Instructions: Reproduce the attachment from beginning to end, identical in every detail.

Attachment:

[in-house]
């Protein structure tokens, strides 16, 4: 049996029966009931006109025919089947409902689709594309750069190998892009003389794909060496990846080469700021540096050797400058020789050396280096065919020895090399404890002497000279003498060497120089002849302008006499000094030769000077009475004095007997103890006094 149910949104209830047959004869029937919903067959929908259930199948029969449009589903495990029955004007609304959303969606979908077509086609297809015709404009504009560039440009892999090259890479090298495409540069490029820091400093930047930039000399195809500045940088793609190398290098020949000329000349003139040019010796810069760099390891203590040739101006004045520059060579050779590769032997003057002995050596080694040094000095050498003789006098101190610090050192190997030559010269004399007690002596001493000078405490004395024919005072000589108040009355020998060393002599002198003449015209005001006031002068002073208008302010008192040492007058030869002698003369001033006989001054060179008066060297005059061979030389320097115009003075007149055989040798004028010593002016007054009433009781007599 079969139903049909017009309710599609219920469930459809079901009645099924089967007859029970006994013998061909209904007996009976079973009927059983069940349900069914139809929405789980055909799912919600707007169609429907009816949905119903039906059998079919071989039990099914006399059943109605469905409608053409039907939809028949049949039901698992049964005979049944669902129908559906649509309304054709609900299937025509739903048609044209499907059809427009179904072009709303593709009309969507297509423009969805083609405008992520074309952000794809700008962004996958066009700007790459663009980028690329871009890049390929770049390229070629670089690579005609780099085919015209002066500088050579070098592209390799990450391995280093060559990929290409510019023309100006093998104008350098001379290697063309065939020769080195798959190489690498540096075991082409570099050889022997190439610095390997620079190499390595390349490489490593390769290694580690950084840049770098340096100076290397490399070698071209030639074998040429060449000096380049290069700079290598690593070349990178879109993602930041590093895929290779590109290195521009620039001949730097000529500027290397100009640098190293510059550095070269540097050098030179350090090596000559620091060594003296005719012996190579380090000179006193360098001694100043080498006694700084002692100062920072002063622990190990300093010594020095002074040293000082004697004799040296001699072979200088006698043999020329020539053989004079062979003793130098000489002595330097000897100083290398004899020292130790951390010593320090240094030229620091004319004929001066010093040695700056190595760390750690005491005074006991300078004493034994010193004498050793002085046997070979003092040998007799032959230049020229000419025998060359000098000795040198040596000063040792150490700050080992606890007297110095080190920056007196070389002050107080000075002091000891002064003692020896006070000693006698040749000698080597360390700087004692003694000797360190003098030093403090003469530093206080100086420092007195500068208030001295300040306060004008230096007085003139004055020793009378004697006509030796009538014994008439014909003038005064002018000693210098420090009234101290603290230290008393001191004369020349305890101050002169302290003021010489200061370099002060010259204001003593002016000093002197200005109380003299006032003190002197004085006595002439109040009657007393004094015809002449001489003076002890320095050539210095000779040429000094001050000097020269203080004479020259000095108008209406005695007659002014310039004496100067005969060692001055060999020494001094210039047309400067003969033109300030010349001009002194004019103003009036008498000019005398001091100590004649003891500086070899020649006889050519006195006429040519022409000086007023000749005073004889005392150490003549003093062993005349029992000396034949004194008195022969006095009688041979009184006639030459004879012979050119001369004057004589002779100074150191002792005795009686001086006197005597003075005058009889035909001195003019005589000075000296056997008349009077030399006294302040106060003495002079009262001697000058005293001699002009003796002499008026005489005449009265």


[in-house]
């Protein structure tokens, strides 16, 4: 049996029966009931006109025919089947409902689709594309750069190998892009003389794909060496990846080469700021540096050797400058020789050396280096065919020895090399404890002497000279003498060497120089002849302008006499000094030769000077009475004095007997103890006094 149910949104209830047959004869029937919903067959929908259930199948029969449009589903495990029955004007609304959303969606979908077509086609297809015709404009504009560039440009892999090259890479090298495409540069490029820091400093930047930039000399195809500045940088793609190398290098020949000329000349003139040019010796810069760099390891203590040739101006004045520059060579050779590769032997003057002995050596080694040094000095050498003789006098101190610090050192190997030559010269004399007690002596001493000078405490004395024919005072000589108040009355020998060393002599002198003449015209005001006031002068002073208008302010008192040492007058030869002698003369001033006989001054060179008066060297005059061979030389320097115009003075007149055989040798004028010593002016007054009433009781007599 079969139903049909017009309710599609219920469930459809079901009645099924089967007859029970006994013998061909209904007996009976079973009927059983069940349900069914139809929405789980055909799912919600707007169609429907009816949905119903039906059998079919071989039990099914006399059943109605469905409608053409039907939809028949049949039901698992049964005979049944669902129908559906649509309304054709609900299937025509739903048609044209499907059809427009179904072009709303593709009309969507297509423009969805083609405008992520074309952000794809700008962004996958066009700007790459663009980028690329871009890049390929770049390229070629670089690579005609780099085919015209002066500088050579070098592209390799990450391995280093060559990929290409510019023309100006093998104008350098001379290697063309065939020769080195798959190489690498540096075991082409570099050889022997190439610095390997620079190499390595390349490489490593390769290694580690950084840049770098340096100076290397490399070698071209030639074998040429060449000096380049290069700079290598690593070349990178879109993602930041590093895929290779590109290195521009620039001949730097000529500027290397100009640098190293510059550095070269540097050098030179350090090596000559620091060594003296005719012996190579380090000179006193360098001694100043080498006694700084002692100062920072002063622990190990300093010594020095002074040293000082004697004799040296001699072979200088006698043999020329020539053989004079062979003793130098000489002595330097000897100083290398004899020292130790951390010593320090240094030229620091004319004929001066010093040695700056190595760390750690005491005074006991300078004493034994010193004498050793002085046997070979003092040998007799032959230049020229000419025998060359000098000795040198040596000063040792150490700050080992606890007297110095080190920056007196070389002050107080000075002091000891002064003692020896006070000693006698040749000698080597360390700087004692003694000797360190003098030093403090003469530093206080100086420092007195500068208030001295300040306060004008230096007085003139004055020793009378004697006509030796009538014994008439014909003038005064002018000693210098420090009234101290603290230290008393001191004369020349305890101050002169302290003021010489200061370099002060010259204001003593002016000093002197200005109380003299006032003190002197004085006595002439109040009657007393004094015809002449001489003076002890320095050539210095000779040429000094001050000097020269203080004479020259000095108008209406005695007659002014310039004496100067005969060692001055060999020494001094210039047309400067003969033109300030010349001009002194004019103003009036008498000019005398001091100590004649003891500086070899020649006889050519006195006429040519022409000086007023000749005073004889005392150490003549003093062993005349029992000396034949004194008195022969006095009688041979009184006639030459004879012979050119001369004057004589002779100074150191002792005795009686001086006197005597003075005058009889035909001195003019005589000075000296056997008349009077030399006294302040106060003495002079009262001697000058005293001699002009003796002499008026005489005449009265």